- Using personal letters, emails, and circulars (with dates and locations of meetings or other planned activities) addressed to defined potential recipients, inviting them to participate.
- Conducting personal visits by WSU Extension professionals to a representative number of defined potential recipients, in the geographically defined area, to encourage participation.
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Why We Collect Data
Records must be maintained for a variety of purposes related to civil rights compliance. Extension programs are made possible by state and federal funding, and as recipients of this funding, we must comply with applicable federal civil rights laws. In order to show and improve upon our efforts in reaching underserved populations we request and document gender, race, and ethnic background information from our participants. We also must keep information about when you request an accommodations. Your county Extension office will also:
- keep copies of mass media releases, newsletters, etc. along with a record of points of distribution to show that the public has been notified.
- keep documentation of personal visits by recording and filing details of the visits including the name of the contact person, date and location of the visit, the person making the visit, and any summary responses and other related information about the visit.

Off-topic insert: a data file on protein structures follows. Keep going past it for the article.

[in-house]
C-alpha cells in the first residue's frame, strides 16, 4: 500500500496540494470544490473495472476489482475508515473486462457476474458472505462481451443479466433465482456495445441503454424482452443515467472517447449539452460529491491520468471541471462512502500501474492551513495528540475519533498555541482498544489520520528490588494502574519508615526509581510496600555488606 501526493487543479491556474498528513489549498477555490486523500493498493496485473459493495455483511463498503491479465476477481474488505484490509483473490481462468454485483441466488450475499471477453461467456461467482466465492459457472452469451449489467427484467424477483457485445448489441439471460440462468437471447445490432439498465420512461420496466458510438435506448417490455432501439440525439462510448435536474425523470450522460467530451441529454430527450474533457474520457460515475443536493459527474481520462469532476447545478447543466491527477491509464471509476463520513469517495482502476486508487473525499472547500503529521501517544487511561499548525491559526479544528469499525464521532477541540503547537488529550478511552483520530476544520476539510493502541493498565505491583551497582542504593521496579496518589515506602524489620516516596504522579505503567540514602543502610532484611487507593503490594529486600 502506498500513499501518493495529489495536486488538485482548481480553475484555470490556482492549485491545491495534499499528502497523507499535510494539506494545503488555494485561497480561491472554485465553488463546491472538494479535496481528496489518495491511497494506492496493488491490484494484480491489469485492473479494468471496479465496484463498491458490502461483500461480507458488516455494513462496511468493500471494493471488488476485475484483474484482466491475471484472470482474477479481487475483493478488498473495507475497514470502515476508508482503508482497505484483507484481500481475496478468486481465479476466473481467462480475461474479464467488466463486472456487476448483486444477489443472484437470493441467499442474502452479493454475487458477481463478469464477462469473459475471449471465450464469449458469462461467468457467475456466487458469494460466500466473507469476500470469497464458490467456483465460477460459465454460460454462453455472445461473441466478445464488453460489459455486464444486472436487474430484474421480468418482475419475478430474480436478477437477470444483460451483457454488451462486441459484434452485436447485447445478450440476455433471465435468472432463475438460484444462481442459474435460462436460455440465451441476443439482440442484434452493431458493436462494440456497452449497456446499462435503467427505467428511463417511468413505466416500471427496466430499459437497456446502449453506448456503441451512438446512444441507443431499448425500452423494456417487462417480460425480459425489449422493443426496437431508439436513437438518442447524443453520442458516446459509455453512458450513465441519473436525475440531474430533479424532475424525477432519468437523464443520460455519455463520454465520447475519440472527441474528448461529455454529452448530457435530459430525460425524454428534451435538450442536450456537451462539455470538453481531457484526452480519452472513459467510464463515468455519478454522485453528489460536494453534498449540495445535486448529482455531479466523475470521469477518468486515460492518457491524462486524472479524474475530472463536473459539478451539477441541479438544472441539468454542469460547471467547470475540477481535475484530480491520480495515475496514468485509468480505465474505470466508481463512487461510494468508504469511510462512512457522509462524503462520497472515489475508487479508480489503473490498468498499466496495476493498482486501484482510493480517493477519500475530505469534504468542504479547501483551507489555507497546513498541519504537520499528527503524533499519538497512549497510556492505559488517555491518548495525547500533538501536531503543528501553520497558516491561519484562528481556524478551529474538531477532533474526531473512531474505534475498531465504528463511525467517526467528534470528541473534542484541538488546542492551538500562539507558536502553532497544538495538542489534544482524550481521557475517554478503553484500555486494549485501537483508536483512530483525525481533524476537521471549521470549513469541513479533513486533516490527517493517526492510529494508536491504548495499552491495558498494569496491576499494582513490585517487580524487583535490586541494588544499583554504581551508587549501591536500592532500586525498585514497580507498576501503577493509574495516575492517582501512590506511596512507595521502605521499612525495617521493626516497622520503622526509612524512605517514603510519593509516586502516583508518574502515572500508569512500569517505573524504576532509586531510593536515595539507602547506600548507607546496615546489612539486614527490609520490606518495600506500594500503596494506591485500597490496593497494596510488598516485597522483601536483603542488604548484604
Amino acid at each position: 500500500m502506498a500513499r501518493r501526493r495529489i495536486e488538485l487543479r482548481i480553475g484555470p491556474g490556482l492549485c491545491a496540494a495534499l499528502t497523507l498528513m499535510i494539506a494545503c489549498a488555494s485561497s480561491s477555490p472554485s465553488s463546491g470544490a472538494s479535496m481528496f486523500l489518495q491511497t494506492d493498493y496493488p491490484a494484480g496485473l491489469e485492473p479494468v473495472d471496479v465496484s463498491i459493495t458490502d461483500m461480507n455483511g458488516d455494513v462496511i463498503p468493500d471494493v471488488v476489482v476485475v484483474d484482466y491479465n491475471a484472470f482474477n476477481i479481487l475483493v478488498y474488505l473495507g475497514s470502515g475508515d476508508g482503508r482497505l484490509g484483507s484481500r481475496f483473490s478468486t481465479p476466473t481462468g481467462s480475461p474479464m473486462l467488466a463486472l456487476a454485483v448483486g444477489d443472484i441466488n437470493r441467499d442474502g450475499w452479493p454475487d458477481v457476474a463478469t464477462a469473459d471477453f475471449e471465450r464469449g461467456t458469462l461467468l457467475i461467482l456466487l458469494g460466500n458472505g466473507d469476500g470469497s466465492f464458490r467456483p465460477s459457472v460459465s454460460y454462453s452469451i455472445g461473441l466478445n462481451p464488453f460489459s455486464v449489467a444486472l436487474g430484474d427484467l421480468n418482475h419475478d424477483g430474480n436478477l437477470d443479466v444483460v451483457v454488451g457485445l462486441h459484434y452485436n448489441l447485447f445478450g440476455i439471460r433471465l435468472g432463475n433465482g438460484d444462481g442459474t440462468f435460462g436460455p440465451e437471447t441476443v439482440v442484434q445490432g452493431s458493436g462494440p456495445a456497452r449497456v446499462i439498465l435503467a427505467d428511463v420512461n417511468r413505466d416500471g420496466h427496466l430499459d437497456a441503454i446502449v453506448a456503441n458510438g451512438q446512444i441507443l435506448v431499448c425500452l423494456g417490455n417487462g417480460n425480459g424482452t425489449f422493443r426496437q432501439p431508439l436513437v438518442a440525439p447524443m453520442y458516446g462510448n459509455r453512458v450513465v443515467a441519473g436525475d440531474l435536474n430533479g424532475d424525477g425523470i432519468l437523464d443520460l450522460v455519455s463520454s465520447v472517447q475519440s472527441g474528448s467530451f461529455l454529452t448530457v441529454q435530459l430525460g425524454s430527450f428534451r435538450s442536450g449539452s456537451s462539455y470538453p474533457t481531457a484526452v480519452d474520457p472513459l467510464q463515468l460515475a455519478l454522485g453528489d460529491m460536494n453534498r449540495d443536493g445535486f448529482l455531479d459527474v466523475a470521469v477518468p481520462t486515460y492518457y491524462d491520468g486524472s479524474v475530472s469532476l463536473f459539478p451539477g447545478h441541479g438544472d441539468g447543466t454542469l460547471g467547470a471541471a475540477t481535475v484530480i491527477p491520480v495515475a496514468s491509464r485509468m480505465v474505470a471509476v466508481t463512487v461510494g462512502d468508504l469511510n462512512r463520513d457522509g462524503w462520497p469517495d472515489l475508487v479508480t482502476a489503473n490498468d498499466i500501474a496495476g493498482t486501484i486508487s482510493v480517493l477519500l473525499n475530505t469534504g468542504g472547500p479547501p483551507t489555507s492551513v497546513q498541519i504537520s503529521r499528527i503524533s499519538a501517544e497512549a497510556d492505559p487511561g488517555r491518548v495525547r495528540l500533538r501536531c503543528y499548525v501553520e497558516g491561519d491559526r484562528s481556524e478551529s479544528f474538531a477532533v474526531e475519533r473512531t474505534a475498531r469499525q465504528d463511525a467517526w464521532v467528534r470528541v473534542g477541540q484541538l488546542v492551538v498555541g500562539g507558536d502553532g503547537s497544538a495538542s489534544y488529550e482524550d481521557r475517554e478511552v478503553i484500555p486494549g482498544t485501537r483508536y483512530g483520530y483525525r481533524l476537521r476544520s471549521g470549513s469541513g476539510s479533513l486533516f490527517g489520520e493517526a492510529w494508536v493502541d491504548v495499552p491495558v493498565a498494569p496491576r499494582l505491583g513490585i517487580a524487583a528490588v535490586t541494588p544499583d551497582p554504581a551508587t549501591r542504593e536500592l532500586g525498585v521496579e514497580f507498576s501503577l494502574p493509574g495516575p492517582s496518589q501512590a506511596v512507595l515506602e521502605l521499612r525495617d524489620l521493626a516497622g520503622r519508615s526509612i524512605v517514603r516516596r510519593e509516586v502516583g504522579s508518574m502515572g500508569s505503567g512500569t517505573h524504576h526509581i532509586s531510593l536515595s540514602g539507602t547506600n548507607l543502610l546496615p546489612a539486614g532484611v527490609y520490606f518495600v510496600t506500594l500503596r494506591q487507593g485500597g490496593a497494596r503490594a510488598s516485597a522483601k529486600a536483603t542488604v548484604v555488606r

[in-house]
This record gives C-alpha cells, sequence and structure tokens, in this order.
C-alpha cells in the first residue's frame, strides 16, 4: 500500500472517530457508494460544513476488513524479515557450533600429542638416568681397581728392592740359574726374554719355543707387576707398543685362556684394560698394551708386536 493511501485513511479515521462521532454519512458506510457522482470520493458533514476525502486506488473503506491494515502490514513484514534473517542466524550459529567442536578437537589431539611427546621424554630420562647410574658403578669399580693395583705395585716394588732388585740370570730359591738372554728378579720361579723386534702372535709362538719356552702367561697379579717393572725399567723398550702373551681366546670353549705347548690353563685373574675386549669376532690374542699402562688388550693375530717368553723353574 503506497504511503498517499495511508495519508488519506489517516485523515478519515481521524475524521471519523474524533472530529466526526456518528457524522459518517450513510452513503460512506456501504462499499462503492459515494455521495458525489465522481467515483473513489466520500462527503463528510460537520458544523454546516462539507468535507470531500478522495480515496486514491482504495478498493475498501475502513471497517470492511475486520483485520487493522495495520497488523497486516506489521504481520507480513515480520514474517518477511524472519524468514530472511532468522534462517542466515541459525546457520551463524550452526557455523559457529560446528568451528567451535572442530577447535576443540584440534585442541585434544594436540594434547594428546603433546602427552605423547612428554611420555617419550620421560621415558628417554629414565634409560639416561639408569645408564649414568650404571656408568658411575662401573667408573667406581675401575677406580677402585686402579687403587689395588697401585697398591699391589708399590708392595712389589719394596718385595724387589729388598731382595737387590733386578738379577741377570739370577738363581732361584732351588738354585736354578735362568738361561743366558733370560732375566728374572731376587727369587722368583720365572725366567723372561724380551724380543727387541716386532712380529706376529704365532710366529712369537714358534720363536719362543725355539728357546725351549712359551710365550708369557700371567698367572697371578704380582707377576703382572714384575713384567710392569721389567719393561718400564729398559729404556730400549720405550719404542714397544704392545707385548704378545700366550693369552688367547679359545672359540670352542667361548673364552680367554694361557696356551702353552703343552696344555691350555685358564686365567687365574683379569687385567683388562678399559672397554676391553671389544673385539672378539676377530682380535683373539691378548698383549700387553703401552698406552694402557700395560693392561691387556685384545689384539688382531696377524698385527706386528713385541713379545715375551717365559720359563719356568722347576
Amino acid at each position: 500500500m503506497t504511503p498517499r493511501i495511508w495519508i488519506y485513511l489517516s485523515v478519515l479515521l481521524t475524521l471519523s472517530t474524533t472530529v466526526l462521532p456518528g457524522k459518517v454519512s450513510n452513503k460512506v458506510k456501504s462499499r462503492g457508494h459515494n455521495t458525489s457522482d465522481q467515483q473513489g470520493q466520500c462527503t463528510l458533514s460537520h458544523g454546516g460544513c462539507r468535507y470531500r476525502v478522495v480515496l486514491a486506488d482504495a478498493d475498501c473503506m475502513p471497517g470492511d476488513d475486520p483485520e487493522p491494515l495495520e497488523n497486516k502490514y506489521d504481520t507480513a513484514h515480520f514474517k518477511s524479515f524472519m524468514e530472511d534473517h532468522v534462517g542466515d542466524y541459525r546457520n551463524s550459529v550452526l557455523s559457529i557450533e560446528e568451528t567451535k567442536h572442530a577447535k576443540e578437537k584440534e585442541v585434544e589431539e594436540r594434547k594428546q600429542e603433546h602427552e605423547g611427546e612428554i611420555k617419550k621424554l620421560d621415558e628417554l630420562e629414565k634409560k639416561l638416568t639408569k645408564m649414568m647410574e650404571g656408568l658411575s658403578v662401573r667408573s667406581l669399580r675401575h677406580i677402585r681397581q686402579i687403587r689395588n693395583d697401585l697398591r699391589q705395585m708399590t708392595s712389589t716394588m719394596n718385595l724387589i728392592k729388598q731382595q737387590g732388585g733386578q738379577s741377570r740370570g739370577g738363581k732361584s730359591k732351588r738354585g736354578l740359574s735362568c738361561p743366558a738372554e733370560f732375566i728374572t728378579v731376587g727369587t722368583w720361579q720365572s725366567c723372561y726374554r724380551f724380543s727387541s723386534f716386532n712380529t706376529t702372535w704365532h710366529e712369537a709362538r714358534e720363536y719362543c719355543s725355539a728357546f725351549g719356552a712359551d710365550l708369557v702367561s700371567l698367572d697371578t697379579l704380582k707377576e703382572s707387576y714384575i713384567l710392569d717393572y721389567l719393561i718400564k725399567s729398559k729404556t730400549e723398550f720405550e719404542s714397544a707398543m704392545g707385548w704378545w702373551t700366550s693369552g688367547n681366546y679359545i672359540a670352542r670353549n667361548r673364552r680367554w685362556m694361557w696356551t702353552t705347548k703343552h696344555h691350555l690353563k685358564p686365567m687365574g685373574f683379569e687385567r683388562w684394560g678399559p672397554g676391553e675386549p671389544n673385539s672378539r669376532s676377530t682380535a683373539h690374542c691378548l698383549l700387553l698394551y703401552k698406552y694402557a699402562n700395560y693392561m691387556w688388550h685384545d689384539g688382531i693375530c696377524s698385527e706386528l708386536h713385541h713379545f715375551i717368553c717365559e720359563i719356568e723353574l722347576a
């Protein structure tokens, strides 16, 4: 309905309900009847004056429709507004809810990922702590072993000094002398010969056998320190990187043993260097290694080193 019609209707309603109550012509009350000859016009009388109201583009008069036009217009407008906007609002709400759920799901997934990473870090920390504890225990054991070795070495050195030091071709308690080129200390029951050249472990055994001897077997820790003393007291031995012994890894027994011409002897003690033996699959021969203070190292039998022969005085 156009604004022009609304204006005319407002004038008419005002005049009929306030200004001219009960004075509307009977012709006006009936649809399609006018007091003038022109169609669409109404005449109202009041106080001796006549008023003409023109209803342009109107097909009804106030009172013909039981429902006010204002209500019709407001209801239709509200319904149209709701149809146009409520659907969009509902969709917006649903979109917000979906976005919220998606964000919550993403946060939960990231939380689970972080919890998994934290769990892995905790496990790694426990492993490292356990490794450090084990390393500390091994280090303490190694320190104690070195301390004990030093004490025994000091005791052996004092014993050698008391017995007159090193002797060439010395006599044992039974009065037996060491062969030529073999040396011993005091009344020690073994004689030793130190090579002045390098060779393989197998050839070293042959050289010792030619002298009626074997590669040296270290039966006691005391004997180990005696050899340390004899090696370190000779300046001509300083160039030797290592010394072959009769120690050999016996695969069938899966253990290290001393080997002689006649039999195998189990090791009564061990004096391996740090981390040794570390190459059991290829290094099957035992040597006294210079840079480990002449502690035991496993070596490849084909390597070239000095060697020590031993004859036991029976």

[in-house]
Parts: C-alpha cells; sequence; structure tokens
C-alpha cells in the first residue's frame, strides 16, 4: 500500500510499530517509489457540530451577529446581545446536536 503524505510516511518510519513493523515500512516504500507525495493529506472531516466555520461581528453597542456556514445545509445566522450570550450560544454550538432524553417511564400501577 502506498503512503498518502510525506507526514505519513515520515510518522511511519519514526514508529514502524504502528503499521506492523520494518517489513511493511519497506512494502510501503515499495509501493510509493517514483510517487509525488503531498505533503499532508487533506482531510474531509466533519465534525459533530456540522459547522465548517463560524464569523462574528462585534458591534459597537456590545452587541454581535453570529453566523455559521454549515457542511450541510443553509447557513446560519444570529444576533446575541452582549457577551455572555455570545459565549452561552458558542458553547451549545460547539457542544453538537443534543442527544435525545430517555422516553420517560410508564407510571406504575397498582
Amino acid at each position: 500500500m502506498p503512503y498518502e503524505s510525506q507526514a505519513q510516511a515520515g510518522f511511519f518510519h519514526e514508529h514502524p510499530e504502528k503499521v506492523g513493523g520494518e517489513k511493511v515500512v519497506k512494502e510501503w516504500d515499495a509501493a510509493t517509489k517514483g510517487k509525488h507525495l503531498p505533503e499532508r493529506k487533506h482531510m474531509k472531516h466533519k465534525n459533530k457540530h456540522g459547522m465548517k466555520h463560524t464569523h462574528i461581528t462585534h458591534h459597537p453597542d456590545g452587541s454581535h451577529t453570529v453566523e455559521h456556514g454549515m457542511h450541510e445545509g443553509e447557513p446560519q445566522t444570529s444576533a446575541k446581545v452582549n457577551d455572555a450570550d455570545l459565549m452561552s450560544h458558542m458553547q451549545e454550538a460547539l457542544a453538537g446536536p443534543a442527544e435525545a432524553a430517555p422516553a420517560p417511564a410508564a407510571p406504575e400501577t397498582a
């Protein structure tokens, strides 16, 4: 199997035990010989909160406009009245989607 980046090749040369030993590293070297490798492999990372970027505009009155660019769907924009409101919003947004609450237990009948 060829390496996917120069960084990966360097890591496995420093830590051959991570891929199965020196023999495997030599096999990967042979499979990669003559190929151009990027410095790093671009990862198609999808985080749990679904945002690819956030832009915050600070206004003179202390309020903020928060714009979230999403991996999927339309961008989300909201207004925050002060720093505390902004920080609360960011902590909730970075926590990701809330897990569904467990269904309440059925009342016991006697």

- keep copies of flyers, brochures, newsletters, etc.
- keep copies of meeting rosters, mailing lists, news releases, camp enrollments, etc.
- collect race, ethnicity and gender of those attending our programs, serving on advisory boards, and receiving mail/email about our programs as per our federal partner requirements.
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Complaints may be filed by any individual, group of program recipients, or potential program recipients. Complainants have three options for filing complaints: informal complaint procedure, formal complaint procedure, and notification sent directly to USDA. If a program participant complains to the local office, the appropriate administrator is responsible for following the procedure set forth here.
Informal Resolution. Complainants are encouraged to use the informal resolution procedure. To do so, the complaint should be addressed to the County Director.
Upon receipt of a complaint, the County Director shall act promptly to mediate, conciliate, or otherwise achieve informal resolution.